Speaker Boehner had a three step plan at the beginning of October: 1) Resign at the end of the month; 2) Clear the legislative decks of controversial and difficult items; 3) Turn the gavel over to a new Speaker to begin their tenure with a clean slate.

Looking back, he pretty much pulled it off.  Sure, the Speakership went to Paul Ryan, not Kevin McCarthy, and not all the tough legislative items cleared Congress, but the simple fact is that Speaker Ryan begins his term with a much more manageable set of issues than the laundry list of must pass items that confronted Boehner at the beginning of October:

  • Federal Funding
  • Debt Limit
  • Highway Funding
  • Tax Extenders
  • Medicare Premium Hike
  • Social Security Disability Fund

Of these, the deal brokered by Boehner, McConnell and the White House takes care of the debt limit, the looming Medicare premium hikes, and the depletion of the Social Security Disability Fund.  It also raises spending caps for discretionary funding next year by $50 billion, making the job of passing all those spending bills – most likely in the form of a single, massive omnibus spending bill – before the December 11th deadline much, much easier.

Which means between now and the end of the year, the remaining must pass items are largely limited to three – 2016 spending bills, highway reauthorization, and tax extenders.  The House highway bill is up this week, and appropriators are busy working to have appropriation bills ready for consideration later this month.  Other items, like Ex-Im Bank reauthorization, may likely catch a ride on one of these vehicles.

Which leaves extenders.  Once again, Congress has waited until the last days to adopt extensions of tax provisions that have already expired.

That to-do item will fall on the plate of the incoming Ways & Means Committee Chairman.  The election to replace Ryan will take place on Wednesday and Politico has a terrific story this AM on the race.  Here’s the key paragraph:

With just days left, lots of people think that the race between Kevin Brady of Texas and Pat Tiberi of Ohio to replace Ryan as Ways and Means chairman remains too close to call. Both Brady and Tiberi are well-liked by colleagues, and have pretty similar policy views on the issues under Ways and Means’ jurisdiction. That means this contest could be decided on issues more on the margins, like fundraising prowess and even sheer geography.

For S corporations, both candidates are terrific and have a long history of supporting independent businesses and their communities.  Let’s hope whoever wins, their first action item is to markup a tax extender package that makes as many provisions permanent as possible.  A little tax certainty would go a long way at a time when the economy looks iffy at best, and it would be a terrific start to a new era at the tax writing committee.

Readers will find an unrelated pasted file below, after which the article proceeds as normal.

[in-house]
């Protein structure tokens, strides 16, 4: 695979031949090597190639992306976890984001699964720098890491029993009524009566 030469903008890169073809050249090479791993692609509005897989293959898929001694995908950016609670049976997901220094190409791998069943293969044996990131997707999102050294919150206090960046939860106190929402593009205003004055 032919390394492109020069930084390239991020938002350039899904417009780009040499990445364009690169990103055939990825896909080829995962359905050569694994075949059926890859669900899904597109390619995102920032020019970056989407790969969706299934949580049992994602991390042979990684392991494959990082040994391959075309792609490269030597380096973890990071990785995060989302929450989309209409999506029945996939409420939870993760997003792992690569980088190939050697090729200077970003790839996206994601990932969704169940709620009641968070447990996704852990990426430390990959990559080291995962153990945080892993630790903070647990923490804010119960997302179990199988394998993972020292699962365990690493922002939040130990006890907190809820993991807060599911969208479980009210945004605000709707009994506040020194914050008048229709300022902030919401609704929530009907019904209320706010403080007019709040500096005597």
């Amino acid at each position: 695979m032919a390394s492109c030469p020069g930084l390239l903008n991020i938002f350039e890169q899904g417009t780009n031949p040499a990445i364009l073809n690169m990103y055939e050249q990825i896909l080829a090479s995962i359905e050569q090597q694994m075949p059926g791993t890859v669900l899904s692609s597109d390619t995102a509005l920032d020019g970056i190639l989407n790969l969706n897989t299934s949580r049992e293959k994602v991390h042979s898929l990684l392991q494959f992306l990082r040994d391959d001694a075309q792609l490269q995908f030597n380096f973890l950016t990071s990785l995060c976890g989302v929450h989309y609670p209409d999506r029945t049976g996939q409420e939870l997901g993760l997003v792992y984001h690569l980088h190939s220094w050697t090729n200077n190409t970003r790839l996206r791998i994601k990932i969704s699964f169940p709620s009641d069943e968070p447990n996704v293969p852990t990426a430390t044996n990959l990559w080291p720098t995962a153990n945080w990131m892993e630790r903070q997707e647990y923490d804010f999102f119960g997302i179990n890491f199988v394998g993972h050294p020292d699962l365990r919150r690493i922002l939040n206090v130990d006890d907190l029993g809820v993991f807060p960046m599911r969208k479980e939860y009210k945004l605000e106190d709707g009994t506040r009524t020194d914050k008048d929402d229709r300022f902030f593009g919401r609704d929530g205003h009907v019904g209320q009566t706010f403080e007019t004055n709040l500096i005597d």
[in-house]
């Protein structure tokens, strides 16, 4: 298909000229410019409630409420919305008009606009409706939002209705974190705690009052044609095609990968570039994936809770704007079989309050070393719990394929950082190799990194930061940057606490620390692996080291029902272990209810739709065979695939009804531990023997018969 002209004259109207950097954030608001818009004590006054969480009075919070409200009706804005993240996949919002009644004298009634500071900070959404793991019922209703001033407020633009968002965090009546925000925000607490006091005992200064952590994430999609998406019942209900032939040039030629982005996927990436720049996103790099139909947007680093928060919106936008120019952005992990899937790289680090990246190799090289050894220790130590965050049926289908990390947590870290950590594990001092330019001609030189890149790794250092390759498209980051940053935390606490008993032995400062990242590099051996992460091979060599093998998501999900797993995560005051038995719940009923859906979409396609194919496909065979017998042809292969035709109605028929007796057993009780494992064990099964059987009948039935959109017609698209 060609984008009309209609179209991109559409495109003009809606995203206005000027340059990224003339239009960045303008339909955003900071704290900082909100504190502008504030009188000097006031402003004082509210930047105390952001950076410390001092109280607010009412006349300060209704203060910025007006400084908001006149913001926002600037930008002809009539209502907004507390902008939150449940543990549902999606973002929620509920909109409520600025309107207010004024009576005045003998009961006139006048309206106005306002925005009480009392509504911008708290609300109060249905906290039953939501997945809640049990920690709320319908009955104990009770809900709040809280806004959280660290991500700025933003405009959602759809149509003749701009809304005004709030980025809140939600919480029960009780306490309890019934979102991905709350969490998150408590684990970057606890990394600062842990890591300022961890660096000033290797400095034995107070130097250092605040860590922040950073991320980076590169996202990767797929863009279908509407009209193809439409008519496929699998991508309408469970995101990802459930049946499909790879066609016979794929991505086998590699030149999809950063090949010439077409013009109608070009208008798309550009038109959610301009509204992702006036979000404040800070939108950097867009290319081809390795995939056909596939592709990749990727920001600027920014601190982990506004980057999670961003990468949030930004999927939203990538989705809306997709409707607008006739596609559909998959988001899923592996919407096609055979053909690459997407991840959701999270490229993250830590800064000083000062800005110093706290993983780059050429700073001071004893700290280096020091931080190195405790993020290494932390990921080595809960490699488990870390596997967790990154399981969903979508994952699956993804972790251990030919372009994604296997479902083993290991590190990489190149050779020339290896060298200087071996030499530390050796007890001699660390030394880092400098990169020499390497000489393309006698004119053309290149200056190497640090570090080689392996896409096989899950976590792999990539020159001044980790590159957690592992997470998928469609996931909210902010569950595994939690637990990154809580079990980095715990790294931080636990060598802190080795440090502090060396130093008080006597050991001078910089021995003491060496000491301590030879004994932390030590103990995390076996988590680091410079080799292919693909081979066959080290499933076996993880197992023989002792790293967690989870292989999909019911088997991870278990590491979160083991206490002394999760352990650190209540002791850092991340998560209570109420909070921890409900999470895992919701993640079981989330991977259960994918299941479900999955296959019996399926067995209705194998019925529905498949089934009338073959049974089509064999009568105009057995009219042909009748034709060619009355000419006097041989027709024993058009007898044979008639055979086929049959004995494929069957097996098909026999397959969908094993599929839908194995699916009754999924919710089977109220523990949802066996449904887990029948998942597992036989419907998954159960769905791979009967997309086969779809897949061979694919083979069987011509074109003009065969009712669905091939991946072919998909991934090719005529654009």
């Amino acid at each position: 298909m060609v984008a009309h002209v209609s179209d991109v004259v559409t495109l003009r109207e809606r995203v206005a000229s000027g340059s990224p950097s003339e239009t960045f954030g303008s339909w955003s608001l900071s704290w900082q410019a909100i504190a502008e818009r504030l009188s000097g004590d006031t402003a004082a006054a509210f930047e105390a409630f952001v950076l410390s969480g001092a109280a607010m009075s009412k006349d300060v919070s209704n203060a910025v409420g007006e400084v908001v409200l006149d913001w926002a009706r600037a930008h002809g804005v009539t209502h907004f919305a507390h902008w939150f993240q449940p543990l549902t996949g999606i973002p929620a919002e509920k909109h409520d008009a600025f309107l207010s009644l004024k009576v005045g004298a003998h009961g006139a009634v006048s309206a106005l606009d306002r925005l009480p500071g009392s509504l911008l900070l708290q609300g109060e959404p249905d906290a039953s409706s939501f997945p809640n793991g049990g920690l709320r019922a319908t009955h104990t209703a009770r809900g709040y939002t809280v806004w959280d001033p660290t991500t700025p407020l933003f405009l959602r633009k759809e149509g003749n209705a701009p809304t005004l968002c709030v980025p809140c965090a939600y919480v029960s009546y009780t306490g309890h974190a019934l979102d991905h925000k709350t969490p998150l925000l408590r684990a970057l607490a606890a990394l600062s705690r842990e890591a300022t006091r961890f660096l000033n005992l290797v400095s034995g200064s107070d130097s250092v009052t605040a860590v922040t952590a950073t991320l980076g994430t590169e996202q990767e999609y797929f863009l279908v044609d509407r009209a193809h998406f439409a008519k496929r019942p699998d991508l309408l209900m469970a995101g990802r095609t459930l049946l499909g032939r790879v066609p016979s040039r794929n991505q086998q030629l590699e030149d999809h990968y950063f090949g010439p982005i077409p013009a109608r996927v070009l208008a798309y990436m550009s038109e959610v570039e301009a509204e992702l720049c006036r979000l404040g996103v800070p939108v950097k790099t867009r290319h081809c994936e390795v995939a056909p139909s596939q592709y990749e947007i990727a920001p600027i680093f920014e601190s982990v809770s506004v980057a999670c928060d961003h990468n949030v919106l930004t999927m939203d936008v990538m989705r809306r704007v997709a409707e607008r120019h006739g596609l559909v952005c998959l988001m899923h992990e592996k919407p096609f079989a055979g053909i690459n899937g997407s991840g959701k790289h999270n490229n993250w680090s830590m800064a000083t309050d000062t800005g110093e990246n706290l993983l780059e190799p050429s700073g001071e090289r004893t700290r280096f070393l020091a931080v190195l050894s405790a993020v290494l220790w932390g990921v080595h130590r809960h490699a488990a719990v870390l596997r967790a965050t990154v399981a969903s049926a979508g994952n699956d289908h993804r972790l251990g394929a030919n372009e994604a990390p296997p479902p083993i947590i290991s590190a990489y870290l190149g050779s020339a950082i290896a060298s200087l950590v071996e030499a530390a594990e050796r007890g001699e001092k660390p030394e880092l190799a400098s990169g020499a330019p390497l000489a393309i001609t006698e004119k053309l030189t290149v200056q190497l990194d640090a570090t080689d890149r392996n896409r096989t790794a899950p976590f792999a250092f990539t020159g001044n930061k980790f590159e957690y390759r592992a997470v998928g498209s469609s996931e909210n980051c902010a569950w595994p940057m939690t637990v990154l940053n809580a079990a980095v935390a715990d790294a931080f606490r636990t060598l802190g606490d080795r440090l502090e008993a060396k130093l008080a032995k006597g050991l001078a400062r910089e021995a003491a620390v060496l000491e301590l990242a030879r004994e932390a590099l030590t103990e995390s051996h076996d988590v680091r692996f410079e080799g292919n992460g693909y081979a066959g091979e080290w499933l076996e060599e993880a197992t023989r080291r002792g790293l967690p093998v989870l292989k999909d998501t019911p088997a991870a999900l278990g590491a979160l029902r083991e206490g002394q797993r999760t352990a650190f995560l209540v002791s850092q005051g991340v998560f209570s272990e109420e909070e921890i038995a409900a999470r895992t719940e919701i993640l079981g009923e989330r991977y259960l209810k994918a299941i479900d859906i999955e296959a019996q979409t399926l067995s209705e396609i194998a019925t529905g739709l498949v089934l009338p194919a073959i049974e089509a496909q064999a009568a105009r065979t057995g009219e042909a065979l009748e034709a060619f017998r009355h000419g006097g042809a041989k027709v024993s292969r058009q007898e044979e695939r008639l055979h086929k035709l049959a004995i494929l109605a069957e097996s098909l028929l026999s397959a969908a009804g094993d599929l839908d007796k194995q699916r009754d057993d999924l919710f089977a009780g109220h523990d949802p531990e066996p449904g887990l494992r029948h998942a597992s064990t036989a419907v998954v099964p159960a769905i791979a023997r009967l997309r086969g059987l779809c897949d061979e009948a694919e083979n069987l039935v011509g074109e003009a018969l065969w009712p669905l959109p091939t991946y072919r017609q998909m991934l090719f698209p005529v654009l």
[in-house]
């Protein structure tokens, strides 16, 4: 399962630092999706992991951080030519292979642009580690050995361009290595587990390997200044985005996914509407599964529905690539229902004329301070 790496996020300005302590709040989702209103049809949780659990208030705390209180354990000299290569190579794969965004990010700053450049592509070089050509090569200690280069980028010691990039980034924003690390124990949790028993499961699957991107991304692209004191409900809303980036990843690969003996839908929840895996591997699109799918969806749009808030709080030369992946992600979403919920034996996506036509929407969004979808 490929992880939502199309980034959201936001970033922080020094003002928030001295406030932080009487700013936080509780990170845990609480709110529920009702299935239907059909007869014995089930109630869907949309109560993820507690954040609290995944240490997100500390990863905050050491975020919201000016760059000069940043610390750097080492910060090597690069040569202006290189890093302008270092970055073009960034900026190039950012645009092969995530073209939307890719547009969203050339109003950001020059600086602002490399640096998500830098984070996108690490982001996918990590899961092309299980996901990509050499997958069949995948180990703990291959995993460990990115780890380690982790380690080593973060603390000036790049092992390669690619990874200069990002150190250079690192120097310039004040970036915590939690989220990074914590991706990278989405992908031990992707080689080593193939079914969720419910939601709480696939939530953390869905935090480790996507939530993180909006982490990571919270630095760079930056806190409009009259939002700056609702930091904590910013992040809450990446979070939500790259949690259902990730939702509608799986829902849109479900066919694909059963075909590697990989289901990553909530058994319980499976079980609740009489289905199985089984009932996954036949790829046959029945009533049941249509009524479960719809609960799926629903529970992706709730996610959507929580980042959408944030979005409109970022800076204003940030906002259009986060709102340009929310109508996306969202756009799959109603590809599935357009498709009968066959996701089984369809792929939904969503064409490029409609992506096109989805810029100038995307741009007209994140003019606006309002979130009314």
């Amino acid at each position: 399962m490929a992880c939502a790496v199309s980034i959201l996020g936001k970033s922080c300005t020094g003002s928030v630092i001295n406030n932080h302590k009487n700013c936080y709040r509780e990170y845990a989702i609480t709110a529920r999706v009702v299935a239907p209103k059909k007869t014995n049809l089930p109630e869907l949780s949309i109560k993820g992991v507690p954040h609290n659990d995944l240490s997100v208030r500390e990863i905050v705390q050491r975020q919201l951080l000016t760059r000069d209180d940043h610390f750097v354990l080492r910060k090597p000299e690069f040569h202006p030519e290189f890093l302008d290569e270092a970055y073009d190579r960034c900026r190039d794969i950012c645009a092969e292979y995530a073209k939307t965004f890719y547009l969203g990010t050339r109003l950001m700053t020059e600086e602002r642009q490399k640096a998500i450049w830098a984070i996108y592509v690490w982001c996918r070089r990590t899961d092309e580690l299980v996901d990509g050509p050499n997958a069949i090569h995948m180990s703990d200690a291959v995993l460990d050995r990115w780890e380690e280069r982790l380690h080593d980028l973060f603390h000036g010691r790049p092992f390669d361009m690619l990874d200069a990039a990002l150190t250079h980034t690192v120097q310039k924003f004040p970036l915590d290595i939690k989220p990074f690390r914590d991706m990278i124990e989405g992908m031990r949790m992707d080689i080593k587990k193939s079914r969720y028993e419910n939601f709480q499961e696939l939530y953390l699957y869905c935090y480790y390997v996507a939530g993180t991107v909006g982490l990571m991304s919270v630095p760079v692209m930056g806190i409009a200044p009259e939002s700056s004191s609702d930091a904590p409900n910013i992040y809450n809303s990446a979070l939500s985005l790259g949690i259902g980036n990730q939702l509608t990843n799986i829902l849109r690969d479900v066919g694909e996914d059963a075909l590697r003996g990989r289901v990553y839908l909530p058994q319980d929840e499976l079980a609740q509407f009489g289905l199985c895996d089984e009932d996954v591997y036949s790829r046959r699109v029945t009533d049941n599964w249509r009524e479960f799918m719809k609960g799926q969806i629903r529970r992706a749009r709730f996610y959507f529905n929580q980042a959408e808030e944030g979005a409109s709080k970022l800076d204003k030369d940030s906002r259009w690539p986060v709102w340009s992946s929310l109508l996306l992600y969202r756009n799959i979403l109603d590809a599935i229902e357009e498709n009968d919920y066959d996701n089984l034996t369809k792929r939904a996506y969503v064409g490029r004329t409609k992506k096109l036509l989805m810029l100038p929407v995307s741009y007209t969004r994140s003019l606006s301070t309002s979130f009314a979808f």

Rubio on Pass Thrus

Senator Marco Rubio did a post-debate interview with CNBC last week where he made a vigorous defense of his tax proposal, as well as the importance of S corporations and other pass through businesses to the economy and jobs:

“…I think we also need to lower taxes on pass-throughs, which is where the vast majority of American business activity is happening. You know, I have gentleman–I mentioned him last night–he’s the dry cleaner where I take my clothes in Miami. He’s an S-corp and he’s a small business and he’s probably paying a much higher rate, in fact almost guaranteed he’s paying a higher rate than a chain-owned company down the street somewhere, and that’s unfair. I think we have to make an equal playing field for pass-through companies, where a lot of working Americans are drawing their income, and have been placed at a competitive disadvantage now because of regulations, because they don’t have access to community banking the way they once did, and because of the tax code that actually treats them differently…”

As readers know, we initiated the “Pass Through Principles” letter four years ago in an effort to define what sort of tax reform the pass through business community would support.  This year, 120 groups signed the letter, which calls for making tax reform comprehensive, restoring tax rate parity for all businesses, and reducing or eliminating the double corporate tax.

The Rubio tax plan comes very close to meeting those three priorities.  It would eliminate the harmful double tax on corporate profits while leveling the tax rates paid by pass through businesses and their C corporation competitors.  Senator Rubio’s team spent an enormous amount of time working with the business community to craft their plan, and it shows.